The museum is located in the thatched cottage where Burns and his wife, Jean Armour, lived between 1784 and 1788 and Burns worked. It is suitable for all ages and features some rare exhibits and a room depicting how Robert and Jean lived. The period Burns lived here is believed to be when he produced most of his greatest works and local characters, such as Holy Willie, were written about. Mauchline is also world famous for the manufacture of Mauchline Ware, souvenir boxes and curling stones and examples of both of these can be seen here.
Stunning 18th century grand stately home and 2,000 acre estate near Cumnock, which was saved for the nation in 2007 by a group led by Prince Charles. The house, its contents and the grounds have been lovingly restored to their original condition. The house contains a very rare collection of Chippendale furniture and other beautiful antiques. Restoration continues in the grounds with the recently opened 5 acre walled garden, one of the largest in Scotland
The Dick Institute is the largest gallery space in Ayrshire and features a unique and diverse collection of contemporary art and natural history artefacts. The grand building is named after the benefactor who founded it, James Dick, a son of Kilmarnock who found his fortune in Australia. The institute has gained a reputation for having one of the finest contemporary collections in the West of Scotland and has hosted Scotland’s leading contemporary artists including Kenny Hunter, Simon Ward and Christine Borland.
Dean Castle is part of the Museums and Galleries of Scotland and combines a beautifully restored 14th century castle with several impressive collections. The castle houses a huge display of Howard de Walden armour and historic weapons as well as the Charles Van Raalte collection of musical instruments ... many of which are associated with Robert Burns. The castle is set within a Country Park and also offers an Urban Farm which includes Llamas, Deer and Clydesdale Horses.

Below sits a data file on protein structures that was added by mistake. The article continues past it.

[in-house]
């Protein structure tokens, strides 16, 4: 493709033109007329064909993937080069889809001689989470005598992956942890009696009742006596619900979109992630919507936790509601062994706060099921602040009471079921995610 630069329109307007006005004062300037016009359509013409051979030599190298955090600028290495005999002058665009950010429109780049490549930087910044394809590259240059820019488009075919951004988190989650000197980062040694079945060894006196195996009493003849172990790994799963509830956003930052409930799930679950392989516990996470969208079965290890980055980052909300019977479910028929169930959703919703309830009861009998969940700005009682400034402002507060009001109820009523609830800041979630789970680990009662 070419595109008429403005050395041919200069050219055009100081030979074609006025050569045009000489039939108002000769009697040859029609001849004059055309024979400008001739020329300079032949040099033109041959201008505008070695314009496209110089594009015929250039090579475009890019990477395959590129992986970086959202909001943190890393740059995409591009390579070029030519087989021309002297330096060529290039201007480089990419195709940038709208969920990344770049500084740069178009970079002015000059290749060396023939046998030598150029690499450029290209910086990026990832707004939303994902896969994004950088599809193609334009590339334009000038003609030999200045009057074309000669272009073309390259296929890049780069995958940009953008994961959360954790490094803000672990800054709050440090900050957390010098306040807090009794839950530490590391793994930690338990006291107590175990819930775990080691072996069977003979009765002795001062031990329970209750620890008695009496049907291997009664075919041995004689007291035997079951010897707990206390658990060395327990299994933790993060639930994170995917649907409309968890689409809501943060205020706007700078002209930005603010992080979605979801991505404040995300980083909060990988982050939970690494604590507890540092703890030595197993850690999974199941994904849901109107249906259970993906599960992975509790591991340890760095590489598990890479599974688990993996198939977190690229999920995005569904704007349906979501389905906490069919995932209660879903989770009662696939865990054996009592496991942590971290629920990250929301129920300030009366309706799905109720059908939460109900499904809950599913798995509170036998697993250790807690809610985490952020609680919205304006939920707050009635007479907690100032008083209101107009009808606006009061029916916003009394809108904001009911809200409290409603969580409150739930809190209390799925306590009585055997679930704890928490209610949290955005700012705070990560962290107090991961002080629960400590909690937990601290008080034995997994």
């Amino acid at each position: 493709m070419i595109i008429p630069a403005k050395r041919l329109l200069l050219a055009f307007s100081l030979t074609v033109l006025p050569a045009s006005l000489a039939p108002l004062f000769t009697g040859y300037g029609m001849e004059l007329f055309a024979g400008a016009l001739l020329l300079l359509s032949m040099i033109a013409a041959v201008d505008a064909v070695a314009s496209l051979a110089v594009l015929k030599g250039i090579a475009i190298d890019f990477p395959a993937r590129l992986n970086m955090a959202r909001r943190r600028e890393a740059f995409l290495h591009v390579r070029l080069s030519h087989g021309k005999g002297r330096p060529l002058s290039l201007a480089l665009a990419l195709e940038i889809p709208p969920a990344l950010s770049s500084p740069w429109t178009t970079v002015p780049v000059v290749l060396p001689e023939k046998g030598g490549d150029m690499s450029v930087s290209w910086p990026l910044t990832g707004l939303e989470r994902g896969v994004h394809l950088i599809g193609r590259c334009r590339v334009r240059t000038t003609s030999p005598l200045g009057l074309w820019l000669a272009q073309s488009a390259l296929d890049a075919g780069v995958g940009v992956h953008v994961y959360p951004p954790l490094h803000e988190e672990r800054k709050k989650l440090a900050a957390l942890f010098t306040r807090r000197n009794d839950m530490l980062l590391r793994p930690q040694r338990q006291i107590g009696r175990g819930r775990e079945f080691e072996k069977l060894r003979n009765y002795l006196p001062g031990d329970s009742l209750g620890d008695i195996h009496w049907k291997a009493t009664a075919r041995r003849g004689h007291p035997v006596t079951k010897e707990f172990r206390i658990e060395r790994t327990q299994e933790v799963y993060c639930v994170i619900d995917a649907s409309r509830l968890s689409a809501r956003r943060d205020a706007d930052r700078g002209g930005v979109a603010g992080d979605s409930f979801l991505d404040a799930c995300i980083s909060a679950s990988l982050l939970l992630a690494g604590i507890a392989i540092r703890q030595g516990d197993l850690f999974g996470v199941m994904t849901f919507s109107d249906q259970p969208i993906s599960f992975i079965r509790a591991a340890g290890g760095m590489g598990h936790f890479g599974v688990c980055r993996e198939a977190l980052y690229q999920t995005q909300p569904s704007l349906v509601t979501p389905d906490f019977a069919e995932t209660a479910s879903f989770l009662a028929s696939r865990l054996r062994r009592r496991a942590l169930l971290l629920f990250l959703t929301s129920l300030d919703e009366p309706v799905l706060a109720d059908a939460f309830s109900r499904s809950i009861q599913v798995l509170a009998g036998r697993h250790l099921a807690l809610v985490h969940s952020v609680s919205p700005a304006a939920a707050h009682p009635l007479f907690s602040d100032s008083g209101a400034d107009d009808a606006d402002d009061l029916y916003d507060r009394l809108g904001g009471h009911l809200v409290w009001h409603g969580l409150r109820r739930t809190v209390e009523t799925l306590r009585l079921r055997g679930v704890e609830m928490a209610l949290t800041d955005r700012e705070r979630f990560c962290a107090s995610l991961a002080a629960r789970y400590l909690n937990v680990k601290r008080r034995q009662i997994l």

The Museum of Ayrshire Country Life and Costume at Dalgarven Mill is a superb exhibition of life 100 years ago and more. Something for all the family from the working water wheel and machinery of the grain mill to the clothes that used to be worn and household and farm equipment used.
This museum is actually split between two sites, one in Dumbarton and this one that we are featuring here in Irvine. This part of the museum is based in Irvine Port and has a collection of ships and yachts. You can also take a glimpse into the life of a shipworker by visiting the Ship Workers' Tenement Flat
The museum is located just north of Brodick and is housed in a number of traditional Arran buildings including a croft, a smiddy and a coach house. The many 'hands on' exhibits keep youngsters occupied and older visitors will enjoy all that is on offer. Displays show life in a cottage and on a working farm of 100 years and more ago. There is an archaeology room, which tells of the Mesolithic people who settled on Arran 8,000 years ago. The museum is also the venue for annual events such as a Craft Day, Tractor Show, Childrens' Day and Motorcycle Show.
The thatched cottage dates from the 1700s and was the home of Souter Johnnie, real name John Davidson, one of the characters in Robert Burns' epic poem, Tam O'Shanter. The word "souter" means cobbler or shoemaker and there is a display of his original tools in his shoemaking workshop. You can also view how the Davidson family lived as the cottage contains some period pieces and Burns' relics. There is a thatched tavern in the garden behind the cottage featuring beautiful life-size sandstone statues of Souter Johnnie, Tam O'Shanter, the innkeeper and the innkeeper's wife - main characters in, Tam O'Shanter. The museum is suitable for all ages and often takes parties of school children and other groups. Opening times are limited so best to check the National Trust for Scotland website when planning a visit.